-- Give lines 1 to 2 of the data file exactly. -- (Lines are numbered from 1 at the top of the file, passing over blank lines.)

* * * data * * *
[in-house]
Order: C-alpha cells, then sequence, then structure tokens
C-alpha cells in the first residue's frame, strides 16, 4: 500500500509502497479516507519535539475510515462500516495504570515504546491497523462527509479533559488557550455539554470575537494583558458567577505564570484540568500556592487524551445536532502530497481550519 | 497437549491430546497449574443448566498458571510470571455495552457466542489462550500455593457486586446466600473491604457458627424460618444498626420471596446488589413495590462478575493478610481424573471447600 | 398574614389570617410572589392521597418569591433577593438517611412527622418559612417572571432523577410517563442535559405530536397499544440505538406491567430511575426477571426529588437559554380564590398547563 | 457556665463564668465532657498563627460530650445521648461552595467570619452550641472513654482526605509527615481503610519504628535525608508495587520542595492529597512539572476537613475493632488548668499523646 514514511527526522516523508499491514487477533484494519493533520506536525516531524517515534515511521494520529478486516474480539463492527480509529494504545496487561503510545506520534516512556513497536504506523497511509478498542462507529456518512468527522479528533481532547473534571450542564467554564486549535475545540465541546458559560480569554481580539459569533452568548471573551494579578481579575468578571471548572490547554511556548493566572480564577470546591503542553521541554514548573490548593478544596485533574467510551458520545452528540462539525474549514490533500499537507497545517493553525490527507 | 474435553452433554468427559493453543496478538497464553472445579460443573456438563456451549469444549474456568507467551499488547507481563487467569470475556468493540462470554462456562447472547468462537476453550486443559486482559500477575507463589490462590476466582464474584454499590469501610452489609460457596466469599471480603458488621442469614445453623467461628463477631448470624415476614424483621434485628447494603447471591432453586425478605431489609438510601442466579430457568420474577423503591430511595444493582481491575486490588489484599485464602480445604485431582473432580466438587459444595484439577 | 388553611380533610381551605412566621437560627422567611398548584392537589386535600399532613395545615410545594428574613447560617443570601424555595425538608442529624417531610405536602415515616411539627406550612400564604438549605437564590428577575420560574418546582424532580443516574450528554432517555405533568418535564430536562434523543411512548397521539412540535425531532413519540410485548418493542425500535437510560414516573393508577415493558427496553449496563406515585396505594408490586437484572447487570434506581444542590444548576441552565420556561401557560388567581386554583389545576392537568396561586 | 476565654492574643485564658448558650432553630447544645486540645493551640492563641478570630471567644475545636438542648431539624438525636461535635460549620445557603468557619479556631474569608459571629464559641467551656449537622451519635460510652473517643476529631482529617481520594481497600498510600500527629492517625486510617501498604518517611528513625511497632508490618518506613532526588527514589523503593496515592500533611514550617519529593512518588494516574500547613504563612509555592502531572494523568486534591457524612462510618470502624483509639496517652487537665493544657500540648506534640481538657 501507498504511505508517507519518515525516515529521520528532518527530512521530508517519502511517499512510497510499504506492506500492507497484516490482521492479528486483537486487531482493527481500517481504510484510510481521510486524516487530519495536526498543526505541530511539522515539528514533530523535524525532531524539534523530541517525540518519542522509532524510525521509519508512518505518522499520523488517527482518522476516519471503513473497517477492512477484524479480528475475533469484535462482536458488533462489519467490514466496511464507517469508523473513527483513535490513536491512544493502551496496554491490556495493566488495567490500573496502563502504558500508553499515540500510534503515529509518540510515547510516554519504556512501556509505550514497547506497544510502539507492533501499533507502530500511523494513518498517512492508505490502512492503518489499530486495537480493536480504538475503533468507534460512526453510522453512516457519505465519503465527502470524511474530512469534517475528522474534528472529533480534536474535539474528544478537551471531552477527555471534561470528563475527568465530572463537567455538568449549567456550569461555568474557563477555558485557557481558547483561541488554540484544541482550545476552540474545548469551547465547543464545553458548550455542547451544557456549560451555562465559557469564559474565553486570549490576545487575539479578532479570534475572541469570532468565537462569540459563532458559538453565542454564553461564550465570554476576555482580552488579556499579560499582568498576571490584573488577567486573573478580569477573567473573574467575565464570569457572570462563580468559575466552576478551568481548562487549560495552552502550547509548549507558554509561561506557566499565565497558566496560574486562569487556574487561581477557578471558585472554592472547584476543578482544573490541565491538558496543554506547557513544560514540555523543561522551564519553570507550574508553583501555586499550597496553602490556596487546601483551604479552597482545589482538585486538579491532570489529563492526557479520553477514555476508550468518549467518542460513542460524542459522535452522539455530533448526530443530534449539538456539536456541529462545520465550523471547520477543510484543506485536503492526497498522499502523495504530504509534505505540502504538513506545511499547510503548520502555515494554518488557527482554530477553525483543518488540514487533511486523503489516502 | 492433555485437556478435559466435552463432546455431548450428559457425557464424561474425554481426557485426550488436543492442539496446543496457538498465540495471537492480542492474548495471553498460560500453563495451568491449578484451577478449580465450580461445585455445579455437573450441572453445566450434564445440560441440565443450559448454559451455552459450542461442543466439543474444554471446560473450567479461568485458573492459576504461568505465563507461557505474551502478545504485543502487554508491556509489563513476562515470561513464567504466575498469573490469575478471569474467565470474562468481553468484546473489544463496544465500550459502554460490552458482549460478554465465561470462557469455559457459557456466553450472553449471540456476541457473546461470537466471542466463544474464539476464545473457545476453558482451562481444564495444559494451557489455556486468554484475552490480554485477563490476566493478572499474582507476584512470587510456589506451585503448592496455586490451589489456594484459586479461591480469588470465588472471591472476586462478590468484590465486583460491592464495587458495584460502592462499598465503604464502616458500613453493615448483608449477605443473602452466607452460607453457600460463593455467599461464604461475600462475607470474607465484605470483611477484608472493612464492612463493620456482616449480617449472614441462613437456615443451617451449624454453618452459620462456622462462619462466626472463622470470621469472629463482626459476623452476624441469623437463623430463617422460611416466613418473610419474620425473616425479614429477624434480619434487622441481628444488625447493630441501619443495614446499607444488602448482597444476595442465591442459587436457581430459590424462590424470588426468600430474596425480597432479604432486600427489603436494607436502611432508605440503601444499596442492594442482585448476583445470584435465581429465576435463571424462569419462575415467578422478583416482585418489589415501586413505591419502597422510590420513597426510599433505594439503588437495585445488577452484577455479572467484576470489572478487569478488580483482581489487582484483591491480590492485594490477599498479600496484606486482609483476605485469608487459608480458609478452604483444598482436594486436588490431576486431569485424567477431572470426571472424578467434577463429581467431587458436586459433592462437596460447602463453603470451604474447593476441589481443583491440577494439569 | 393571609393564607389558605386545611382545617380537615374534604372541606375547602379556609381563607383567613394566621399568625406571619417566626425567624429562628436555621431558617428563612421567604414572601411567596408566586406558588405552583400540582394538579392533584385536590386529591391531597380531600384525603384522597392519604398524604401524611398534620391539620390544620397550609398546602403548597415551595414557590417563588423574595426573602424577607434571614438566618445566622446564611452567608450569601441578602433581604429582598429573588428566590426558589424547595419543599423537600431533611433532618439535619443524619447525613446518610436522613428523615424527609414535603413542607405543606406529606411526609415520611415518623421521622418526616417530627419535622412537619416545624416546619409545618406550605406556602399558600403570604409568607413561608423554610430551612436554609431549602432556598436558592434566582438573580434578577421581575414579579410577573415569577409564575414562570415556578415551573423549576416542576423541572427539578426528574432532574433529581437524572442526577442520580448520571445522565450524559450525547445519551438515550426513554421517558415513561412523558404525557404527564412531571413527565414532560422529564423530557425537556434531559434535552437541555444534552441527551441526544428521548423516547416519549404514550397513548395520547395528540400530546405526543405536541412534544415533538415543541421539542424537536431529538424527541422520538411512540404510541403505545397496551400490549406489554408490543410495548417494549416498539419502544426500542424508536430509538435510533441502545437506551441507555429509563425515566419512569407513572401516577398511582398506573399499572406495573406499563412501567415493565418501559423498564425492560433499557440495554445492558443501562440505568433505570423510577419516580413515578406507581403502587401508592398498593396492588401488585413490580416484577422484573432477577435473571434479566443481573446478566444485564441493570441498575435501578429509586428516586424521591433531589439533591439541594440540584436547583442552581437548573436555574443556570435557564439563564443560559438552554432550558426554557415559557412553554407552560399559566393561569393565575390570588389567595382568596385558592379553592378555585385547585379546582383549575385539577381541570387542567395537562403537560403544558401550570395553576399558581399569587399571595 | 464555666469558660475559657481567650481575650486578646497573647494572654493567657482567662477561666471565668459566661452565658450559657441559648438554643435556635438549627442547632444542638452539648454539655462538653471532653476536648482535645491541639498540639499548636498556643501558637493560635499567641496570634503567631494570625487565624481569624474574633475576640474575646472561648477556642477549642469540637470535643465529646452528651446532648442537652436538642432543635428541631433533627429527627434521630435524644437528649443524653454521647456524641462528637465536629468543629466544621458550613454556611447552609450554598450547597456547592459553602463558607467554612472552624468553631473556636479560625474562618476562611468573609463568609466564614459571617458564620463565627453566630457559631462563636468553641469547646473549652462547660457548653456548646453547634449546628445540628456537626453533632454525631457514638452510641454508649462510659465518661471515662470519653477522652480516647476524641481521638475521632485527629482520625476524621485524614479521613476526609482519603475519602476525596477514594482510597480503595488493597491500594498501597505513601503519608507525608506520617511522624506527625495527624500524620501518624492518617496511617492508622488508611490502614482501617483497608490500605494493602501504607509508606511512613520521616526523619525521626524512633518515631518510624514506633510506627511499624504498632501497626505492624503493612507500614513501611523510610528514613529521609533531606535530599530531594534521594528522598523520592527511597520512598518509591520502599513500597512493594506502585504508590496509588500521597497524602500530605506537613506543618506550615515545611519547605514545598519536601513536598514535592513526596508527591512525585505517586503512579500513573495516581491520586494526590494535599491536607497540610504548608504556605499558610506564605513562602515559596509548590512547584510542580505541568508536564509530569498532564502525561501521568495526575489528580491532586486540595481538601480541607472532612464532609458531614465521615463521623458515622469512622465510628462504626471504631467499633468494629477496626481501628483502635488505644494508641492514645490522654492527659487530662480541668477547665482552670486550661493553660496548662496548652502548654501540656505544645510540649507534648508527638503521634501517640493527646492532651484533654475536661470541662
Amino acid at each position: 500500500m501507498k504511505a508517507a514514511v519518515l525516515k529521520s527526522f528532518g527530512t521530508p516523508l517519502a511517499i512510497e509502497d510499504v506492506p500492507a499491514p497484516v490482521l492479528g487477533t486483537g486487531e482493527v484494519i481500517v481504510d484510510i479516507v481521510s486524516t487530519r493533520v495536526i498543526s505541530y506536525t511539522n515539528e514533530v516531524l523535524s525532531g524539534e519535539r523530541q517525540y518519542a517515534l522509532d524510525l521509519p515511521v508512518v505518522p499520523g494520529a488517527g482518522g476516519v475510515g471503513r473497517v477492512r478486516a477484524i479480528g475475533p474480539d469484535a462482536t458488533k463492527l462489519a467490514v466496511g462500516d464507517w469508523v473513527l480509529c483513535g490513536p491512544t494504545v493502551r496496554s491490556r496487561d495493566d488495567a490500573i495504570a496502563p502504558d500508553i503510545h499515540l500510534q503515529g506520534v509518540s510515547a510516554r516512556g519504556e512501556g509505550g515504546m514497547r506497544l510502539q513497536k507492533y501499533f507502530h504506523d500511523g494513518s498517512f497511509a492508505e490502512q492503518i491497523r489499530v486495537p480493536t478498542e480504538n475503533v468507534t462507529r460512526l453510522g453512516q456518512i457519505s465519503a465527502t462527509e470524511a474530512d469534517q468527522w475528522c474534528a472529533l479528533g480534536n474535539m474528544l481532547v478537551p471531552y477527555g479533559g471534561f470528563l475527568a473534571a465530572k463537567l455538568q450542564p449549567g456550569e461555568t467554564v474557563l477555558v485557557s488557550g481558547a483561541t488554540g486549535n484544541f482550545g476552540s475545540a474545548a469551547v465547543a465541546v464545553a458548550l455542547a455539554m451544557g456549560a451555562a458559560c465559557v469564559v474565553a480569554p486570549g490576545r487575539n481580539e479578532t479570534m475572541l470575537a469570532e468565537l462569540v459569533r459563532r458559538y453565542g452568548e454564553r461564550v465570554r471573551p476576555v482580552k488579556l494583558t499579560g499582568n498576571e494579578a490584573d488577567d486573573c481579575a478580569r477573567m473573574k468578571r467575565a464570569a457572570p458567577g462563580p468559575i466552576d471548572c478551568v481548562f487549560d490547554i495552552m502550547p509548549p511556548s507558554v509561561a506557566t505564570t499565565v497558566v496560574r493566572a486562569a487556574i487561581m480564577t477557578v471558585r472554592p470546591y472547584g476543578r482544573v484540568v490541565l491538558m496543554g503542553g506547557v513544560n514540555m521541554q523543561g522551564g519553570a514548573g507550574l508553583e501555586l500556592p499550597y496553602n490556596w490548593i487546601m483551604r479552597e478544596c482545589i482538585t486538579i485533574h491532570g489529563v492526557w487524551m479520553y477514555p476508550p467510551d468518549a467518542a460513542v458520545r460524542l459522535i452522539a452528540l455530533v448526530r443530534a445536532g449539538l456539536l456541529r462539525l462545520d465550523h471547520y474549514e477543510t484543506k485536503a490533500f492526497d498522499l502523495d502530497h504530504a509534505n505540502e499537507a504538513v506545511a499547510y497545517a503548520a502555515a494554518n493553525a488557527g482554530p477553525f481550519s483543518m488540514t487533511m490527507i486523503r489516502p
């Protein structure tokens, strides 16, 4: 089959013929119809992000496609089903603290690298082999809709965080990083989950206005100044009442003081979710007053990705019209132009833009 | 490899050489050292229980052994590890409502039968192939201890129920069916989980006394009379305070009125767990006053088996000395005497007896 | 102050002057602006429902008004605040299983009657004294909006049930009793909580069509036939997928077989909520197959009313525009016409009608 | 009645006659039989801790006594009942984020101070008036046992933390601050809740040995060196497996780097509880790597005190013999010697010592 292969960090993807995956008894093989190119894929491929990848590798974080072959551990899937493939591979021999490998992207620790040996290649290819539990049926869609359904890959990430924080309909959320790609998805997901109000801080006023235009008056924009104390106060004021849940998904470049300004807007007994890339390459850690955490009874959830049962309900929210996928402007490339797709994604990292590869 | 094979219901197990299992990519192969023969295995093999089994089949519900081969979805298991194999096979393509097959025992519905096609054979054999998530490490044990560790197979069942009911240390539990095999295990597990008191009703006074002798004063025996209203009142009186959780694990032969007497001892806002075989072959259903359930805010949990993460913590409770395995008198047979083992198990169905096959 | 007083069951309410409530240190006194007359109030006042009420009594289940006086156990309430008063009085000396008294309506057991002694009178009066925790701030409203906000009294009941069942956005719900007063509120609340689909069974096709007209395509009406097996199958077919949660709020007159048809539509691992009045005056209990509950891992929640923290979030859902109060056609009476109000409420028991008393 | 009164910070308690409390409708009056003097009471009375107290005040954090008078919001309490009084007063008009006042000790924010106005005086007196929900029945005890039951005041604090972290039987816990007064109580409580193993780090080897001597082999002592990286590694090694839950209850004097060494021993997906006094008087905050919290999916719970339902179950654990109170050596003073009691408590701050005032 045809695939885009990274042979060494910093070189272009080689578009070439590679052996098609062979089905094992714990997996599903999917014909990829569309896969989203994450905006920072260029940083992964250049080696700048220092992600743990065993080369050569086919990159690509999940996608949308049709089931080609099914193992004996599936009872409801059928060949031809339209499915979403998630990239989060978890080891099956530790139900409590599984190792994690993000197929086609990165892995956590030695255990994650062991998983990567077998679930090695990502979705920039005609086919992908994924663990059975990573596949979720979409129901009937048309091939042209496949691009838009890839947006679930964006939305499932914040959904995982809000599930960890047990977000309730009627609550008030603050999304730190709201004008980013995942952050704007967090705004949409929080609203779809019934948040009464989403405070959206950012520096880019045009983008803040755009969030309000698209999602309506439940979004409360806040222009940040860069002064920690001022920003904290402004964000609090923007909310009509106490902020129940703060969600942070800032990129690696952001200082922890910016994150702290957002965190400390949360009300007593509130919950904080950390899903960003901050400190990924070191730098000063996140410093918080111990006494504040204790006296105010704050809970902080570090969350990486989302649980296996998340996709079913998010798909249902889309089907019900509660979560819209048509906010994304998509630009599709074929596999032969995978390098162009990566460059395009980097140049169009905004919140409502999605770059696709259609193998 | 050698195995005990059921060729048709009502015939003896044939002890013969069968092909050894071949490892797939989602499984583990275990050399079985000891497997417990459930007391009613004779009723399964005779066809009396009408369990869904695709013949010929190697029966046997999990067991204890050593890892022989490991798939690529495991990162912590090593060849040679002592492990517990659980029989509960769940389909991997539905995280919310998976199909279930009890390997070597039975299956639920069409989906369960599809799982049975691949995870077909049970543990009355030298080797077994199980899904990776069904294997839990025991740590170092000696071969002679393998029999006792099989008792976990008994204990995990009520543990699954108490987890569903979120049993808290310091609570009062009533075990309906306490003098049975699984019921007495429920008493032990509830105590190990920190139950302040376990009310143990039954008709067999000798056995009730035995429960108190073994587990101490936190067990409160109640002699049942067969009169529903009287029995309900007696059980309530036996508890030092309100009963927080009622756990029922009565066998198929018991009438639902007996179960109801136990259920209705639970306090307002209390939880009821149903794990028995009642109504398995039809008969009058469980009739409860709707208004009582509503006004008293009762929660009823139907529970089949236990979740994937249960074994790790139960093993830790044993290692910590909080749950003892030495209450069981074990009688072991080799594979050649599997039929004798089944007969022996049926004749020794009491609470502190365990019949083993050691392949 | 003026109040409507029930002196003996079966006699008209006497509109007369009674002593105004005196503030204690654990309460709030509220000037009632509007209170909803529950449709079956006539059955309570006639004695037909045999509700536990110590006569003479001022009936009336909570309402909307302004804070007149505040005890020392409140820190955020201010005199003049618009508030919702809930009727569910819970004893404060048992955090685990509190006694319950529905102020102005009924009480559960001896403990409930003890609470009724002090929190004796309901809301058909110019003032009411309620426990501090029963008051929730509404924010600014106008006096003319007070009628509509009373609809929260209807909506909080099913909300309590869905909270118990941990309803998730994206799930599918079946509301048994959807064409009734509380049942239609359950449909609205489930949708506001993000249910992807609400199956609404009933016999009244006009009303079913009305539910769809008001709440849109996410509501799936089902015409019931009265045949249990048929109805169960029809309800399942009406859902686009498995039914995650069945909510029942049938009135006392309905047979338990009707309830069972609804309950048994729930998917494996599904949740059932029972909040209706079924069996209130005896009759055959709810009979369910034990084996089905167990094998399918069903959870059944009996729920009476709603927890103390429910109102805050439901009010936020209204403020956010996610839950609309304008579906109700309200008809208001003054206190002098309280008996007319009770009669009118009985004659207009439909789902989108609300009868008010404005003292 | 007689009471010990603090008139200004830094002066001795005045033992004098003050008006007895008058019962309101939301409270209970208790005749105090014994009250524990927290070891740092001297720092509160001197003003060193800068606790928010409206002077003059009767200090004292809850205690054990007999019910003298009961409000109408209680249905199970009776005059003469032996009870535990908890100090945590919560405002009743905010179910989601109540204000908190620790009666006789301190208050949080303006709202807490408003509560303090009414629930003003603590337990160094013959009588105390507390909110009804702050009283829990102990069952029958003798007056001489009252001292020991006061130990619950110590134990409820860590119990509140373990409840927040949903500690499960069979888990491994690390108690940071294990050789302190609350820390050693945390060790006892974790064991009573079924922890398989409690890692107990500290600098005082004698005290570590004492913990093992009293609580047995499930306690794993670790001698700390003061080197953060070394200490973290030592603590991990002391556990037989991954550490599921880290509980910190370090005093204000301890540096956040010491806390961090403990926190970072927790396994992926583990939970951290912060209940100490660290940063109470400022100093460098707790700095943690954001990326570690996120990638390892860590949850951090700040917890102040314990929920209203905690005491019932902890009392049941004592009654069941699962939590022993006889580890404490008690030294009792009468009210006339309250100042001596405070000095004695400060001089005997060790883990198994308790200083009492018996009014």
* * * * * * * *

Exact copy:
[in-house]
Order: C-alpha cells, then sequence, then structure tokens